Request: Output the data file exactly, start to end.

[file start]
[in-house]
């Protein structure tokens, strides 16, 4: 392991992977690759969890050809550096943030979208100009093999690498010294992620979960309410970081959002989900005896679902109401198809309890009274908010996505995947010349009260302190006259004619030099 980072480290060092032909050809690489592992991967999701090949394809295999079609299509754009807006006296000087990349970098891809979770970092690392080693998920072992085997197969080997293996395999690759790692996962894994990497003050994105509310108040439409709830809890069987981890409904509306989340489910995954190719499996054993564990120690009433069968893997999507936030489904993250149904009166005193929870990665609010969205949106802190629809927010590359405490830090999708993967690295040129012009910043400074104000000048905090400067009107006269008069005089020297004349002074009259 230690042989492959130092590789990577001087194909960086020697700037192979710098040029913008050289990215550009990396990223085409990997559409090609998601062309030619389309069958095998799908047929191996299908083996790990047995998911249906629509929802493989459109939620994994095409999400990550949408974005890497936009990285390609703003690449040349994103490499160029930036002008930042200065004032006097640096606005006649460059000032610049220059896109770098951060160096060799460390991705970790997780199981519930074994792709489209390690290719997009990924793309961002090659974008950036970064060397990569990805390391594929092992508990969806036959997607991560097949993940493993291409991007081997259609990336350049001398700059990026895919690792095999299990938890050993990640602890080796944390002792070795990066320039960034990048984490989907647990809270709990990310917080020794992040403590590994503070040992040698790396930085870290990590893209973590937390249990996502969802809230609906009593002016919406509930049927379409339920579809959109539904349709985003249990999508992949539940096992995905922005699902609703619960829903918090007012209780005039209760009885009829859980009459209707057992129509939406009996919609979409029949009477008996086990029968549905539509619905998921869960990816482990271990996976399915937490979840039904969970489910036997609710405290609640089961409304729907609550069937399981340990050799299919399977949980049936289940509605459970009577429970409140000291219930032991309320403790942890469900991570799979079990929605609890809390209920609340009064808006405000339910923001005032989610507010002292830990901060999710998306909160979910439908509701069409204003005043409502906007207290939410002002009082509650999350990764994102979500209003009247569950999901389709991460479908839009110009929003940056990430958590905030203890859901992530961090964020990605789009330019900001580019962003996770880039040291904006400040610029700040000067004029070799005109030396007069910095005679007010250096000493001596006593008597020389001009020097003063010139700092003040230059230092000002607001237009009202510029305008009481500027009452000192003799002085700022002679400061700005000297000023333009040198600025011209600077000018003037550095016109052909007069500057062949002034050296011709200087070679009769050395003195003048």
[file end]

[in-house]
């Protein structure tokens, strides 16, 4: 392991992977690759969890050809550096943030979208100009093999690498010294992620979960309410970081959002989900005896679902109401198809309890009274908010996505995947010349009260302190006259004619030099 980072480290060092032909050809690489592992991967999701090949394809295999079609299509754009807006006296000087990349970098891809979770970092690392080693998920072992085997197969080997293996395999690759790692996962894994990497003050994105509310108040439409709830809890069987981890409904509306989340489910995954190719499996054993564990120690009433069968893997999507936030489904993250149904009166005193929870990665609010969205949106802190629809927010590359405490830090999708993967690295040129012009910043400074104000000048905090400067009107006269008069005089020297004349002074009259 230690042989492959130092590789990577001087194909960086020697700037192979710098040029913008050289990215550009990396990223085409990997559409090609998601062309030619389309069958095998799908047929191996299908083996790990047995998911249906629509929802493989459109939620994994095409999400990550949408974005890497936009990285390609703003690449040349994103490499160029930036002008930042200065004032006097640096606005006649460059000032610049220059896109770098951060160096060799460390991705970790997780199981519930074994792709489209390690290719997009990924793309961002090659974008950036970064060397990569990805390391594929092992508990969806036959997607991560097949993940493993291409991007081997259609990336350049001398700059990026895919690792095999299990938890050993990640602890080796944390002792070795990066320039960034990048984490989907647990809270709990990310917080020794992040403590590994503070040992040698790396930085870290990590893209973590937390249990996502969802809230609906009593002016919406509930049927379409339920579809959109539904349709985003249990999508992949539940096992995905922005699902609703619960829903918090007012209780005039209760009885009829859980009459209707057992129509939406009996919609979409029949009477008996086990029968549905539509619905998921869960990816482990271990996976399915937490979840039904969970489910036997609710405290609640089961409304729907609550069937399981340990050799299919399977949980049936289940509605459970009577429970409140000291219930032991309320403790942890469900991570799979079990929605609890809390209920609340009064808006405000339910923001005032989610507010002292830990901060999710998306909160979910439908509701069409204003005043409502906007207290939410002002009082509650999350990764994102979500209003009247569950999901389709991460479908839009110009929003940056990430958590905030203890859901992530961090964020990605789009330019900001580019962003996770880039040291904006400040610029700040000067004029070799005109030396007069910095005679007010250096000493001596006593008597020389001009020097003063010139700092003040230059230092000002607001237009009202510029305008009481500027009452000192003799002085700022002679400061700005000297000023333009040198600025011209600077000018003037550095016109052909007069500057062949002034050296011709200087070679009769050395003195003048």